Shoestring Fries: Thin, Crispy, and Delicious
With their thin, crunchy exterior and fluffy interior, shoestring fries are the ultimate indulgent side or snack. Whether you prefer them plain, coated in spices, or dipped in ketchup, shoestrings satisfy cravings with their iconic shape and taste. This guide covers how to make picture-perfect shoestring fries at home, tips for maximizing crunch and flavor, and the best pairings that make this side a star.
What Defines Shoestring Fries
Shoestring fries are named for their long, slender shape that resembles shoestrings. They are cut approximately 1/4 inch thick by 1/4 inch wide, resulting in a higher surface area for maximum crispiness. The thin profile also enables thorough cooking and seasoning. Shoestrings are differentiated from other fry styles like wedges, crinkle cuts and steak fries.
Choosing the Right Potatoes for Shoestring Frying
Starch content affects the crispness and structure of fries. The best potatoes for shoestrings have a lower moisture, higher starch composition. Varieties to look for include:
- Russet – The gold standard. High in starch with a fluffy interior when fried.
- Idaho – Very similar to Russets with exceptional fry performance.
- Maris Piper – A British favorite for fries with creamy texture.
Avoid waxier, moist potatoes like red or Yukon Golds, which won’t fry up as crispy. Ensure potatoes are fresh and firm.
Cutting Potatoes Into Perfect Shoestrings
A mandoline produces uniform shoestrings, though knife skills can also suffice:
- Wash and dry potatoes thoroughly before cutting. Leave skin on for added nutrition and texture.
- Square off sides of the potato to make flat, even surfaces for slicing.
- Set mandoline or knife blade at 1/4 inch and cut lengthwise into planks.
- Stack planks and cut again into 1/4 inch sticks. Separate any stuck pieces.
- Submerge in cold water for 30 mins to remove starch for increased crunch after frying.
- Pat very dry before frying to prevent splattering.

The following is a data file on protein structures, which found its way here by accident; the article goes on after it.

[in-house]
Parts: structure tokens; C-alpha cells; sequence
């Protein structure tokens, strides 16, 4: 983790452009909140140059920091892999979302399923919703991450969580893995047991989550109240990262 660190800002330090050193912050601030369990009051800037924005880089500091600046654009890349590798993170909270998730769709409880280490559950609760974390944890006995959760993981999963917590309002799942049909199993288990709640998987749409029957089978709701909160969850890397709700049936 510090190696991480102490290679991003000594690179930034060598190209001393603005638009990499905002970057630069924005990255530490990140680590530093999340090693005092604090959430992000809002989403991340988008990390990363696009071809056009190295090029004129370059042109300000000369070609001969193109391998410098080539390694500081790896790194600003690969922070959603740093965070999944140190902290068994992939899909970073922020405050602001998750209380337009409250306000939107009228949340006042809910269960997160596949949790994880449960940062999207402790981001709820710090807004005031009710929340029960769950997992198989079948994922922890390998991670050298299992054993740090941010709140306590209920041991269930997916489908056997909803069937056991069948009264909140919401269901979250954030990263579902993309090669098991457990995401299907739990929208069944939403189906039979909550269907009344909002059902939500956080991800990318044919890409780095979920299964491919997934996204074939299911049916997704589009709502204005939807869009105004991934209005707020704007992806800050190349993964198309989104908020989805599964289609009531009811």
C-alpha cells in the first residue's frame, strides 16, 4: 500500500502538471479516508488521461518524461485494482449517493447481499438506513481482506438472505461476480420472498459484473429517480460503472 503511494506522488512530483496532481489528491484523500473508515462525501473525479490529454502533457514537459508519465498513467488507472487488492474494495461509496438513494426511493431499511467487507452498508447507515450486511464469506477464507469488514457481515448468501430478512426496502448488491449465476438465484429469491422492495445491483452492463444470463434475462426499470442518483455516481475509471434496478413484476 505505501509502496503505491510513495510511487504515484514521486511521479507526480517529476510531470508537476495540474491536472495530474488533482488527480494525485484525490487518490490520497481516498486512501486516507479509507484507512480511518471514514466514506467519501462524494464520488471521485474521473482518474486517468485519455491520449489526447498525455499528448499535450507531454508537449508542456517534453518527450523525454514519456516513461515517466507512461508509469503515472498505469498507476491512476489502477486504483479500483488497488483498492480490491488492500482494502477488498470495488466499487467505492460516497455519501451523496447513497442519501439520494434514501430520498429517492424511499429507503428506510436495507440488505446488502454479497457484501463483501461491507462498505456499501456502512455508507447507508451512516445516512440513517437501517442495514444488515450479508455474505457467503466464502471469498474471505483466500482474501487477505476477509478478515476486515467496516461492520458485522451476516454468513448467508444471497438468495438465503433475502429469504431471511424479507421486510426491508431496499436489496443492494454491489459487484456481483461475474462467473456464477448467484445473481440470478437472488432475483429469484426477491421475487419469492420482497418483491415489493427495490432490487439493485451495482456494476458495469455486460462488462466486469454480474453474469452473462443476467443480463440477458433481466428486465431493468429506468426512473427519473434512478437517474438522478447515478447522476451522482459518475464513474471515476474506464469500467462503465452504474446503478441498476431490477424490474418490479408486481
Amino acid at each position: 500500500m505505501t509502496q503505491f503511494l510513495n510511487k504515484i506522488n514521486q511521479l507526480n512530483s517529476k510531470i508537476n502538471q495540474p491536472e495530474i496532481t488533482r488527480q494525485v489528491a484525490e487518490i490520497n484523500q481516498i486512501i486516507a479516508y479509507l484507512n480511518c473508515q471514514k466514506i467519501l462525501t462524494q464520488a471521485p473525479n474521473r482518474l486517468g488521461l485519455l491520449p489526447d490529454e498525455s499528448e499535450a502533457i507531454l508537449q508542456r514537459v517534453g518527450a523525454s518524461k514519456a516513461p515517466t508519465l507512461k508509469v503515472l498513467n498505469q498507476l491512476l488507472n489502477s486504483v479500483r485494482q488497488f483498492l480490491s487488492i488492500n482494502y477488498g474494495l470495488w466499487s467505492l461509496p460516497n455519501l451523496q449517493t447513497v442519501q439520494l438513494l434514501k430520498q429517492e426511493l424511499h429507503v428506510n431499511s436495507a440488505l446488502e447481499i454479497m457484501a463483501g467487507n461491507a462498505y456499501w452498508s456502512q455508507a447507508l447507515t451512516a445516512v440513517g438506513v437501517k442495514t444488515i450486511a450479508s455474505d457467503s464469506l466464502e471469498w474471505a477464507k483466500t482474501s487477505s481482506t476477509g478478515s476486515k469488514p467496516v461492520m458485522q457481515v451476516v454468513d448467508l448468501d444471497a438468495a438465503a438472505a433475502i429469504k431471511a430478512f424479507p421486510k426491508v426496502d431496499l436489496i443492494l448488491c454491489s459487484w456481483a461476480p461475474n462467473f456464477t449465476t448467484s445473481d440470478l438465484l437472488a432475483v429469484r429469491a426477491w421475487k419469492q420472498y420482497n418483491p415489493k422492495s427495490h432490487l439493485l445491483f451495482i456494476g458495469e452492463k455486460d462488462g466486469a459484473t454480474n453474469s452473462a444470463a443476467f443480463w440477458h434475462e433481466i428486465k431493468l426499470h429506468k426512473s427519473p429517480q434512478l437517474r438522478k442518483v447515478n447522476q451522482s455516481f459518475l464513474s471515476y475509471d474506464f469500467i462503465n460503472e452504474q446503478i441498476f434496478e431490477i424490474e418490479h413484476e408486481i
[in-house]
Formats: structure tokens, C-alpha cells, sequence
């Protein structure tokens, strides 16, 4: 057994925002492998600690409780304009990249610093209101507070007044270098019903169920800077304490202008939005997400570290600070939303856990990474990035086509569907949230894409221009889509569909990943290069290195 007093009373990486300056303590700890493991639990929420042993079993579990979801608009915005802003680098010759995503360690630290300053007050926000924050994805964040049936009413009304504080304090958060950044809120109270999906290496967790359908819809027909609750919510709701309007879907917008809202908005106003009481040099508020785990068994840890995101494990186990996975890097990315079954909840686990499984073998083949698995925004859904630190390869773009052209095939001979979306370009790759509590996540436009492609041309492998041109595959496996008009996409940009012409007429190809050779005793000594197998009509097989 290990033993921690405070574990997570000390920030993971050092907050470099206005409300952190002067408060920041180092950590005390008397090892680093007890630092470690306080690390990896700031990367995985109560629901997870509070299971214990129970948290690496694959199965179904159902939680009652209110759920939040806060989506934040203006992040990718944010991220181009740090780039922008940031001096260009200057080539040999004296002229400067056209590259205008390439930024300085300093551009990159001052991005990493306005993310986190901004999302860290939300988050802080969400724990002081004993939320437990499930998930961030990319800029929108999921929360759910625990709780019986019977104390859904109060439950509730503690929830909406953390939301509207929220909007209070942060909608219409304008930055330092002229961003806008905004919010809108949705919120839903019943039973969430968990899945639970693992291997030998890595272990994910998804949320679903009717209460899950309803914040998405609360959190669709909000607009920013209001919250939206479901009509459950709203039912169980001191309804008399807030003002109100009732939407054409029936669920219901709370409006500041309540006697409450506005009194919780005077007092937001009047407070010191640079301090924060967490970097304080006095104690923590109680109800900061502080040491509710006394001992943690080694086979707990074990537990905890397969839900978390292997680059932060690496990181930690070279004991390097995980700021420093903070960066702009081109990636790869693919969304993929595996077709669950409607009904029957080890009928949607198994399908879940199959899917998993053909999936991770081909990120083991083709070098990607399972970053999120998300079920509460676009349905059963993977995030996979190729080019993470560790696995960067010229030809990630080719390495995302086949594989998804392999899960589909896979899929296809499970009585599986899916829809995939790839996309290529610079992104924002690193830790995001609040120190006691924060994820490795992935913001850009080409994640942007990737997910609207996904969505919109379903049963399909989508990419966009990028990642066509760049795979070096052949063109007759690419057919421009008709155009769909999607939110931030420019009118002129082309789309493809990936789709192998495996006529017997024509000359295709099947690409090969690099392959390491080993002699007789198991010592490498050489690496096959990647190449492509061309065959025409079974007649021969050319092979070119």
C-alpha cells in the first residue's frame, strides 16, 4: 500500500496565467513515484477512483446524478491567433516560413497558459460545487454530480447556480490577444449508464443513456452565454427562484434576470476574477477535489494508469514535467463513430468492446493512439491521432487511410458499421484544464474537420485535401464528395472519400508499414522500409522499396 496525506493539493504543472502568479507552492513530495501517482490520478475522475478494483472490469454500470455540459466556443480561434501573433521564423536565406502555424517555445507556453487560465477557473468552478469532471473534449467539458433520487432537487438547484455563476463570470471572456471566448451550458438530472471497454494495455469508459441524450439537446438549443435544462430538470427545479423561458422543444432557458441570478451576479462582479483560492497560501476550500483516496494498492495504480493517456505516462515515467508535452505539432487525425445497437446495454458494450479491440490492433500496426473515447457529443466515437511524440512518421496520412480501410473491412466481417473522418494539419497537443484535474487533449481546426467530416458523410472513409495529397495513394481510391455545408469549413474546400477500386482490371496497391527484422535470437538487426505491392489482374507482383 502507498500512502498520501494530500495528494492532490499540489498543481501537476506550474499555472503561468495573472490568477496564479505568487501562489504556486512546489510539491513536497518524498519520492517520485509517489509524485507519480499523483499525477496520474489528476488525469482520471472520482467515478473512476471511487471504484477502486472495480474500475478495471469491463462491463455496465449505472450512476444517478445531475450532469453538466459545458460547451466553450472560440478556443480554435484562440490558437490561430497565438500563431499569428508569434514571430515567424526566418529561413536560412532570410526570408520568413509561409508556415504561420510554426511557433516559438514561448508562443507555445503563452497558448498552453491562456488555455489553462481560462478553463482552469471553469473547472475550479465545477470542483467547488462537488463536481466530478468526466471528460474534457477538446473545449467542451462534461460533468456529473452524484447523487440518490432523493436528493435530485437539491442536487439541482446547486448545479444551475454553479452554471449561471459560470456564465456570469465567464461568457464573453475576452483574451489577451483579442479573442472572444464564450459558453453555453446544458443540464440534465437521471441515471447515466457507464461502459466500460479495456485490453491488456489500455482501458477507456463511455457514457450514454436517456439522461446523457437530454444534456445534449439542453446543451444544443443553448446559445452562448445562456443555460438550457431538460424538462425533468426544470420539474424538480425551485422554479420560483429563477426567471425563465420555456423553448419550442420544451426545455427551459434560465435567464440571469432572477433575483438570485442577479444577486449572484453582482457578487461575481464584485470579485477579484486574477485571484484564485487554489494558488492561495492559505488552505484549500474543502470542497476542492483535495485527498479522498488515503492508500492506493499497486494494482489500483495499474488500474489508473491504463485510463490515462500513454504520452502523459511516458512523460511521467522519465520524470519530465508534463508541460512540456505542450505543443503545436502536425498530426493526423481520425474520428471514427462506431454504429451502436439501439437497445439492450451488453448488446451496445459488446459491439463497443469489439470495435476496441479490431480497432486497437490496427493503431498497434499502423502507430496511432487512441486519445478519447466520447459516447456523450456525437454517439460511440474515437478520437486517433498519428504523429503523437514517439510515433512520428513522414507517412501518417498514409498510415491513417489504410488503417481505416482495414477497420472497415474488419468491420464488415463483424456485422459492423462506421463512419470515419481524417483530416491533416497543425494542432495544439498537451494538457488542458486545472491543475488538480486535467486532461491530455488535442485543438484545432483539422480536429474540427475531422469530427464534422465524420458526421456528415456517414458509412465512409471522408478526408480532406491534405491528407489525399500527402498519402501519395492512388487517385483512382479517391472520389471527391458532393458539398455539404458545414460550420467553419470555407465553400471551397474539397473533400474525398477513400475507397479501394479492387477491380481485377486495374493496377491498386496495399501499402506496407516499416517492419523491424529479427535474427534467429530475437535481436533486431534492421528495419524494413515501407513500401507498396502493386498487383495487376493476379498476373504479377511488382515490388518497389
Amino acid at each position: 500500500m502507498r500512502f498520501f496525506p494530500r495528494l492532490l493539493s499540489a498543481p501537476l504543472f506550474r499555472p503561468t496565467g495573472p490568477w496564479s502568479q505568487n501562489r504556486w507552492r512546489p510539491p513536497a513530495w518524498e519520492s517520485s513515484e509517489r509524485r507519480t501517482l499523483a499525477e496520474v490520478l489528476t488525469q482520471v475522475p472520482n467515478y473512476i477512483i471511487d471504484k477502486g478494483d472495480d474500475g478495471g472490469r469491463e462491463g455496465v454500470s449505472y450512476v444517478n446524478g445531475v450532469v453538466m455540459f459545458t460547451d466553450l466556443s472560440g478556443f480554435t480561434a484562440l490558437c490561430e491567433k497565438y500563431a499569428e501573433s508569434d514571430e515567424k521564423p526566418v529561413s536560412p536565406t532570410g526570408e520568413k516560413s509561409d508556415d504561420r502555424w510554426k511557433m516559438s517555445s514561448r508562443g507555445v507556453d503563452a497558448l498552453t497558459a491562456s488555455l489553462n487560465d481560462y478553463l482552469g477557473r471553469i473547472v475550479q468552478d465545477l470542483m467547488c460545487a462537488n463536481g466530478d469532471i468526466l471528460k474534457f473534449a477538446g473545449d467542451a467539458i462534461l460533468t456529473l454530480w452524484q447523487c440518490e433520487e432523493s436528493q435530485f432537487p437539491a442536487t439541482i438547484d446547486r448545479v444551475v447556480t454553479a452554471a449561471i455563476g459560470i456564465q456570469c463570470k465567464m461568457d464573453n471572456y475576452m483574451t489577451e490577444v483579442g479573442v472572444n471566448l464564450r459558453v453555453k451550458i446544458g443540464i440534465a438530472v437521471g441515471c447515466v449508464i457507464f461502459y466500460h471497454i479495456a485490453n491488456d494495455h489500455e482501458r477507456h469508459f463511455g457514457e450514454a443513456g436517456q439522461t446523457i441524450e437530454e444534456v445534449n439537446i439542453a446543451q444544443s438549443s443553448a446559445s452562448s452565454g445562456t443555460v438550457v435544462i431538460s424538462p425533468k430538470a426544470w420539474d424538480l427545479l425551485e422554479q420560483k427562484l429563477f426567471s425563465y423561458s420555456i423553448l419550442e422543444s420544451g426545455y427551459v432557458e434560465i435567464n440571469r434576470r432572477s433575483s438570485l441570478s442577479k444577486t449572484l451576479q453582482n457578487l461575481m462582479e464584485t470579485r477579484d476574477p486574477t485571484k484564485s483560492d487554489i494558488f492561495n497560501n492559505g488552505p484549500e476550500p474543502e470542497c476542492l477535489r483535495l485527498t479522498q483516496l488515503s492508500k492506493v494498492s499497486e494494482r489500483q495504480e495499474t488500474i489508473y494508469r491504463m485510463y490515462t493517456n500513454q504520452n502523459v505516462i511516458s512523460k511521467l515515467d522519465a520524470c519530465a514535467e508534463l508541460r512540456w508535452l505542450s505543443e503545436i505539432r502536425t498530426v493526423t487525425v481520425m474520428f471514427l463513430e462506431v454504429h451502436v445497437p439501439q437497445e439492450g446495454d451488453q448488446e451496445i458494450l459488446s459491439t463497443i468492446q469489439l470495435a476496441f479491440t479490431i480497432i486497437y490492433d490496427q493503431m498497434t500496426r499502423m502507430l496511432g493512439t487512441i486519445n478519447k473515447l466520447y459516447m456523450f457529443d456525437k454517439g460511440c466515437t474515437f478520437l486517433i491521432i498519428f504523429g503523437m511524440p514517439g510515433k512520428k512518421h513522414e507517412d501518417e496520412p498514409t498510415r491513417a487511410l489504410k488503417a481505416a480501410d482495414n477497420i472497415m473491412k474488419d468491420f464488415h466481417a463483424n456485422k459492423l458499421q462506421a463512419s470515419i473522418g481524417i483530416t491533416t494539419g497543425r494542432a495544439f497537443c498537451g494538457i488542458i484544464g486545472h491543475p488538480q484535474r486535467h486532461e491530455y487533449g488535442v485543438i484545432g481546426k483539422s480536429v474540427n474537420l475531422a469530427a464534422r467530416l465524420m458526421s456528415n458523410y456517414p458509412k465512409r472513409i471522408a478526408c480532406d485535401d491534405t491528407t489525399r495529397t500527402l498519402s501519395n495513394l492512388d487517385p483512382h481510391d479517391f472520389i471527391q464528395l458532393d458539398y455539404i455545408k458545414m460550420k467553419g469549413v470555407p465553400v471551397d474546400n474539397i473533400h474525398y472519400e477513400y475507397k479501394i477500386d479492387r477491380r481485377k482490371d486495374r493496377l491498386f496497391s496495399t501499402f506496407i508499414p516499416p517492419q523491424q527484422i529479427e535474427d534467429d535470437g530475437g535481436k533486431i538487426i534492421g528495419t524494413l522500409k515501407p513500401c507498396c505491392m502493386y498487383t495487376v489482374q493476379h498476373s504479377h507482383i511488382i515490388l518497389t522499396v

Frying Methods for Crispy Shoestring Potatoes
The two top methods for frying shoestrings are:
- Heat 3-4 inches oil to 325°F in heavy pot. Lower moisture batters can go to 350°F.
- Fry in batches to avoid lowering oil temp. Shoestrings will stick if oil too cold.
- Fry for 4-7 minutes until golden brown, stirring occasionally. Drain on paper towel lined tray.
- Use refined high smoke point oil like canola, peanut, vegetable. Avoid olive oil.
- Toss shoestrings in 1-2 Tbsp oil then spread on baking sheet in single layer.
- Bake at 425°F for 15-20 minutes, flipping halfway through. Monitor for desired crispness.
- Use parchment paper for easy transfer from tray.
Seasoning and Serving Shoestring Fries
- Toss fries in bowl with oil and seasoning like salt, pepper, garlic powder, paprika, chili powder.
- For loaded fries, top with cheese, bacon bits, scallions, nacho cheese, etc.
- Pair shoestrings with burgers, sandwiches, chicken tenders, fish sticks, hot dogs.
- Offer ketchup, mustard, aioli, ranch, barbecue sauce for dipping.
Crispy shoestring fries complete any meal. Adjust cook times and seasoning to perfect this beloved side dish.
Top 5 Shoestring Fry Tips:
- Blanch cut potatoes before frying to remove starch and boost crunch.
- Double fry for extra crispy fries – fry once at lower temp then again at higher temp.
- Use a wire skimmer or spider strainer to prevent fries sticking together when frying.
- Fry in small batches to maintain oil temperature for even cooking.
- Use a probe thermometer to monitor your frying oil temperature.
With the right prep and frying technique, you can enjoy restaurant-quality shoestring fries at home. This versatile side adds crunch and flavor to every plate!
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